US Congress lobbies Bush to sanction Japan over whales
Seventy six members of the US Congress have written to the President of the United States urging him to condemn Japan’s whale hunt in Antarctica and asked that he consider imposing trade sanctions on Japan for undermining the moratorium on commercial whaling.
Humane Society International’s US office, which is the world’s largest animal protection organisation and speaks for over 10 million Americans (1 in 30), has applauded the letter and reiterated the request put to President Bush.
The Japanese whalers, who left for Antarctica on November 18, are side-stepping global commercial whaling laws by claiming to be part of a scientific fleet. This expedition’s real goal is to kill more than 1000 whales for their meat, including endangered fin and humpback whales.
Under the ‘Pelly Amendment’ to the US Fisherman’s Protective Act, the US is able to certify and sanction a country that is undermining international conservation or fisheries law. When the US Government has certified Japan on previous occasions it has been very effective.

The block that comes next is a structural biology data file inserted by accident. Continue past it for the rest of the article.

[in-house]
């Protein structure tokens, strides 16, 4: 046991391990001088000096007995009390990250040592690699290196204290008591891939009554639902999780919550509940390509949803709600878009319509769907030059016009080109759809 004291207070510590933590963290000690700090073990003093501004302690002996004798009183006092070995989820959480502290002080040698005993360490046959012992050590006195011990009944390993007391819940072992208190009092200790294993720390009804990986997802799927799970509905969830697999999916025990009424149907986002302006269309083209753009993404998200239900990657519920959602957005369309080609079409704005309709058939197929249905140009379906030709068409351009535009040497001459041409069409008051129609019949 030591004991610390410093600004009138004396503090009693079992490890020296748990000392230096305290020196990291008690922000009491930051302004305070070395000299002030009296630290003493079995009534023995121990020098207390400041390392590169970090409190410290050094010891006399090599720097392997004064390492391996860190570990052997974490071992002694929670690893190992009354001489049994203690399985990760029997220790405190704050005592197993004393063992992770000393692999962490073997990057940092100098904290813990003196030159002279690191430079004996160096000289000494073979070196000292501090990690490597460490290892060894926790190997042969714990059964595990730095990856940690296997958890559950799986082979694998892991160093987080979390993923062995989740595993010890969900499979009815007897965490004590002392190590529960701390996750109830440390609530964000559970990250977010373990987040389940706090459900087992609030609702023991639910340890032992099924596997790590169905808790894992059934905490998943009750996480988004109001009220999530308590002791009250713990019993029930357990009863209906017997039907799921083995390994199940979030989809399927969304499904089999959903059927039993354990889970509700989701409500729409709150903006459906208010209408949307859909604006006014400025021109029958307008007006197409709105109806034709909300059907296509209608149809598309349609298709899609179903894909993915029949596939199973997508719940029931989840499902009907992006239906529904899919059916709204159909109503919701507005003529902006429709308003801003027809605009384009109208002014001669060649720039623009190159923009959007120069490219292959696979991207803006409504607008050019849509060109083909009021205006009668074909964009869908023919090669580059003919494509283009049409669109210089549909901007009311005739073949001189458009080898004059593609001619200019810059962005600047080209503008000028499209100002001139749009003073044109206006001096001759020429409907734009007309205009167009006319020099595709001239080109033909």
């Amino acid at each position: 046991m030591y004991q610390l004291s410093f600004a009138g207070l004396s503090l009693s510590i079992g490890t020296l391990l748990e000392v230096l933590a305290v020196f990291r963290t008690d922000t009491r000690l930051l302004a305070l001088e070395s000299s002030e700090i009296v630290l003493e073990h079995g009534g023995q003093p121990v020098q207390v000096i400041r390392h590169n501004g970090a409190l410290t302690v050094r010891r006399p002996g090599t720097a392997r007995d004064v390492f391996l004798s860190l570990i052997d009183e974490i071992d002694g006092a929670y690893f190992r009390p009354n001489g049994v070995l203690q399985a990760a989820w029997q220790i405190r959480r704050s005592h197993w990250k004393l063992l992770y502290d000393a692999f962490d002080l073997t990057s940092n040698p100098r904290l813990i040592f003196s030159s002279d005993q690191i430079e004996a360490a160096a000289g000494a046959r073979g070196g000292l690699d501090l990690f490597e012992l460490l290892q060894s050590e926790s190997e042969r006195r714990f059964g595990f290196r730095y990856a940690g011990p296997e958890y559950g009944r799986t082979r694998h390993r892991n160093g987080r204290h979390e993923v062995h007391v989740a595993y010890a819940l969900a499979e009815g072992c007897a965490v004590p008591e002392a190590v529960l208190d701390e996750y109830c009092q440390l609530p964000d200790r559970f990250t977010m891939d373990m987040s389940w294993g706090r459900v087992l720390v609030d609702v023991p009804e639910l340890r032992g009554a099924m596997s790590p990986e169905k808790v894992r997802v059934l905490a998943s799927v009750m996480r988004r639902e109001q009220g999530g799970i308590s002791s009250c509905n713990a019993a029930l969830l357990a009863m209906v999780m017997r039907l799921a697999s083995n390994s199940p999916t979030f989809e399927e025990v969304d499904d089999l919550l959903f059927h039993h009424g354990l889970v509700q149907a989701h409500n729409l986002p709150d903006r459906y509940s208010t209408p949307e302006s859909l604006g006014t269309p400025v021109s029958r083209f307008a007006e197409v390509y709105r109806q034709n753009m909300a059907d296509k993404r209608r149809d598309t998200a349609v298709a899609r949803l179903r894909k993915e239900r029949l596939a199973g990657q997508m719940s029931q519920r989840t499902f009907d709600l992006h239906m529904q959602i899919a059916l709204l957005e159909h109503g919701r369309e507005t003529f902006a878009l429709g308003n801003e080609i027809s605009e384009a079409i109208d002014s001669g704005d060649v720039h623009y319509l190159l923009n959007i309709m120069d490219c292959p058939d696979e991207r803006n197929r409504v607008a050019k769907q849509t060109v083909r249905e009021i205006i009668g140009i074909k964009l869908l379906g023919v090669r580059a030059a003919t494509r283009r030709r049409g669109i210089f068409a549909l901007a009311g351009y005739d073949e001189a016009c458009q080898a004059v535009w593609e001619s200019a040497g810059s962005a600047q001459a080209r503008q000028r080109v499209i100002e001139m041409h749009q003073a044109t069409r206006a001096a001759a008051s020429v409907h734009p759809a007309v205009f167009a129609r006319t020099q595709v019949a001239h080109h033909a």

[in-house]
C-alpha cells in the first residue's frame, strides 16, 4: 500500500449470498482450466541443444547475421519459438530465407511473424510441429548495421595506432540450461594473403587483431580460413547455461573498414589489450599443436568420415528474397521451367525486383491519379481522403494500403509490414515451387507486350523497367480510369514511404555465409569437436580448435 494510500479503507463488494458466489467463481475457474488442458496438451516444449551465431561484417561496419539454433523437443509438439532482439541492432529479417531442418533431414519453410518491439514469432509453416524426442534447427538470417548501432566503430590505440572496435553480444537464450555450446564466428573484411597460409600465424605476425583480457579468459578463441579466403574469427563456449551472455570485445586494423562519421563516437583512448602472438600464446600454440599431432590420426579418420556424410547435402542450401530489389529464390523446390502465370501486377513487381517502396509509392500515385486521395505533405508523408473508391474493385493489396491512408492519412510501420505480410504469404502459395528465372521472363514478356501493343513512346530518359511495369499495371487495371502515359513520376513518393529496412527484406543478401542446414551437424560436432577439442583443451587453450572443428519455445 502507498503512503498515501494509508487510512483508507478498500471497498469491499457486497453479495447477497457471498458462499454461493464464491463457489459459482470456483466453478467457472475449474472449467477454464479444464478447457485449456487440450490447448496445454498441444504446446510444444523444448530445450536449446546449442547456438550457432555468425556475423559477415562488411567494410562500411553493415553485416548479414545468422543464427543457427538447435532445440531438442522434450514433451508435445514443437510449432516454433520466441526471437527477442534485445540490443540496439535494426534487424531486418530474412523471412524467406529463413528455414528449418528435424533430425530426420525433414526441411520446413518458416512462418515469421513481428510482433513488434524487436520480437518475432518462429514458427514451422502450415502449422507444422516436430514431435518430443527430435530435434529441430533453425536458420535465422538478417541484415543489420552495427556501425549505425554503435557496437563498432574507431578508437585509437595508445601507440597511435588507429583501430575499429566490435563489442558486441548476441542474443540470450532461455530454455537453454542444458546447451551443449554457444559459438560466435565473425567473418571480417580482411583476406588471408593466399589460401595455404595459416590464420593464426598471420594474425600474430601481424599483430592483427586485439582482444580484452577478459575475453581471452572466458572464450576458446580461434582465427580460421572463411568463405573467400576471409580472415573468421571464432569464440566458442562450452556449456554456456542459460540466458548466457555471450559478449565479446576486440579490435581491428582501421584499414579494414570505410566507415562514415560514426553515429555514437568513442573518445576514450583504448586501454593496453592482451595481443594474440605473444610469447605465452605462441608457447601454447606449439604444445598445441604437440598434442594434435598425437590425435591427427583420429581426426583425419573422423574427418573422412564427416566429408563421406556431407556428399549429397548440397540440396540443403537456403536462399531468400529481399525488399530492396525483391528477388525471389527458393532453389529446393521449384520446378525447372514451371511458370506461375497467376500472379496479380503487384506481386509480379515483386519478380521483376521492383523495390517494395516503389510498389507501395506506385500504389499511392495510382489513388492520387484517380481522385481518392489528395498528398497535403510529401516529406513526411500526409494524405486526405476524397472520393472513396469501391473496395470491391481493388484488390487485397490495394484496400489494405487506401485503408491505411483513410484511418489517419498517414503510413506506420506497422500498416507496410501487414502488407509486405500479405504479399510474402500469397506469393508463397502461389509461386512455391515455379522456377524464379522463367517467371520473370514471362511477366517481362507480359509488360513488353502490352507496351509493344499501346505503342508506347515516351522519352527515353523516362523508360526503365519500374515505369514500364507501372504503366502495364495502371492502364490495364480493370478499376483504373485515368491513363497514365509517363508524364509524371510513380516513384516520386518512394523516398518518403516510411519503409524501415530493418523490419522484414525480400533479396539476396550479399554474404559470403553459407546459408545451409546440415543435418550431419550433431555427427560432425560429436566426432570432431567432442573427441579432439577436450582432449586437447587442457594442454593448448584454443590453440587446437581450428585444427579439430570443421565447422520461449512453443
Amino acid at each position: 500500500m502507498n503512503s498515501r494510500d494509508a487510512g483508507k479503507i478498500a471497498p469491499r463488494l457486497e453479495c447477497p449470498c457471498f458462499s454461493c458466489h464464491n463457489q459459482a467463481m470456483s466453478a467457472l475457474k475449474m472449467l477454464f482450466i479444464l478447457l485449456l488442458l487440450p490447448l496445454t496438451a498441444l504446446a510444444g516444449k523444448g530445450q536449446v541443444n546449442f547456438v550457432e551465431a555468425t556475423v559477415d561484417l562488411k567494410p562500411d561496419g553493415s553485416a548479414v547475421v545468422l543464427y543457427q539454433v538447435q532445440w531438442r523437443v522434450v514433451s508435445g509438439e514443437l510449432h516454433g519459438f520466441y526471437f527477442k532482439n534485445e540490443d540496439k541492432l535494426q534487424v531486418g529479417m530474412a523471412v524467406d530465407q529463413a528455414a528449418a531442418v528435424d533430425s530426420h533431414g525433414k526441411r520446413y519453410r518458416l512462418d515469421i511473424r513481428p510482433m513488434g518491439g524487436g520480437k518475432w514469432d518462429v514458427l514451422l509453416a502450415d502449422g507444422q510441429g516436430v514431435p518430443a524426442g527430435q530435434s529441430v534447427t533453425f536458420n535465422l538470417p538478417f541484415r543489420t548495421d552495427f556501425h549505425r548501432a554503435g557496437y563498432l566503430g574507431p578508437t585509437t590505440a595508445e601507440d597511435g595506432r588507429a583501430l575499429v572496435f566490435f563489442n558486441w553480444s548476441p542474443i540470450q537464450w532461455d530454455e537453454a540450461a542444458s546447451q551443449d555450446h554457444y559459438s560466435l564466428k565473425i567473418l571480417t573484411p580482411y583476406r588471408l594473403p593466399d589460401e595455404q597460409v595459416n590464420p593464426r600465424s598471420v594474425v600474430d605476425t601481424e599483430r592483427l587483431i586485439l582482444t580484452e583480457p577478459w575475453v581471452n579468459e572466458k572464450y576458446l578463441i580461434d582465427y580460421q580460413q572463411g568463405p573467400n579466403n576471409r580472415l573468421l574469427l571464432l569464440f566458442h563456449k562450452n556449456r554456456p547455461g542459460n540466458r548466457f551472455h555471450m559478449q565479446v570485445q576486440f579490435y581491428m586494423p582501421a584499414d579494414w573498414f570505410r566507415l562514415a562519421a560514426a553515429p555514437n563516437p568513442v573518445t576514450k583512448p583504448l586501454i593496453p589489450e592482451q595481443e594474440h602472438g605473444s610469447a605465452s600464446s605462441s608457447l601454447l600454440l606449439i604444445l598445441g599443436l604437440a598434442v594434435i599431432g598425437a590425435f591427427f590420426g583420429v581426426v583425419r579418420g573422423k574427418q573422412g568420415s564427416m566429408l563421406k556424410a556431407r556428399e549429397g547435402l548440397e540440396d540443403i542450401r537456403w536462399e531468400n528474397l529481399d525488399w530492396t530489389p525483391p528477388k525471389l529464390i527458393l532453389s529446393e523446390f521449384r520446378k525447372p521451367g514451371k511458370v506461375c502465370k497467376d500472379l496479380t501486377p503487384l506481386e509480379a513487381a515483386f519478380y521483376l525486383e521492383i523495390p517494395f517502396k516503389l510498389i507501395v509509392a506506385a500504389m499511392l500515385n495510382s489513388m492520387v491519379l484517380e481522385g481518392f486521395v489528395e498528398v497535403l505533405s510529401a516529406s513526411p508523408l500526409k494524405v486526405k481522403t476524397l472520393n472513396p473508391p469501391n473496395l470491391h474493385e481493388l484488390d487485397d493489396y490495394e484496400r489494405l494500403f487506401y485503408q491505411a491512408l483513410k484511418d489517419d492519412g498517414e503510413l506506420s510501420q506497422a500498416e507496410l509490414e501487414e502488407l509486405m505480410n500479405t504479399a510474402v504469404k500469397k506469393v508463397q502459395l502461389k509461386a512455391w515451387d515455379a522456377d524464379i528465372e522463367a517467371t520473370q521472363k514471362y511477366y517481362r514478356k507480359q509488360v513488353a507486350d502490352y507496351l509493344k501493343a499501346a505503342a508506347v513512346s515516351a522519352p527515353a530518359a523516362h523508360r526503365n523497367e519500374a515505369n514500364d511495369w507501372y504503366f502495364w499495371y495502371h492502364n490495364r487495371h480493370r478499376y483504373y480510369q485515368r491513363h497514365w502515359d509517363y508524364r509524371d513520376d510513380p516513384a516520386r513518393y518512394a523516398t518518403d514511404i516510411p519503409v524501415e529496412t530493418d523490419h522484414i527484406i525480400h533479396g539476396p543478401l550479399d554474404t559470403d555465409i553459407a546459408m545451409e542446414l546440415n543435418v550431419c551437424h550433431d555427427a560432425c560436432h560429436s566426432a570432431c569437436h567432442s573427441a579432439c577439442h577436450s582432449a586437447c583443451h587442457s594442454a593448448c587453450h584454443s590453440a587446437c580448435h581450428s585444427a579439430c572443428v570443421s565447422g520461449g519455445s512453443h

“A lethal scientific study is not a credible justification nor is it the true purpose of this hunt,” said Rep. Gonzalez. “Regardless of the legality, I believe the Bush administration should take a stronger stance on Japan’s undermining of an important international agreement; the American people are counting on us to protect these fragile creatures.”
“Japan is trying to revive an outdated and cruel industry by its reckless assault on the humpback whale, a vulnerable marine species and a favourite of whale watchers worldwide," said Kitty Block, HSI vice president in Washington. "This administration must send a strong message of condemnation now, and not wait for Japan’s commercial whaling fleet to return to port with the bodies of hundreds of whales destined for supermarket shelves.”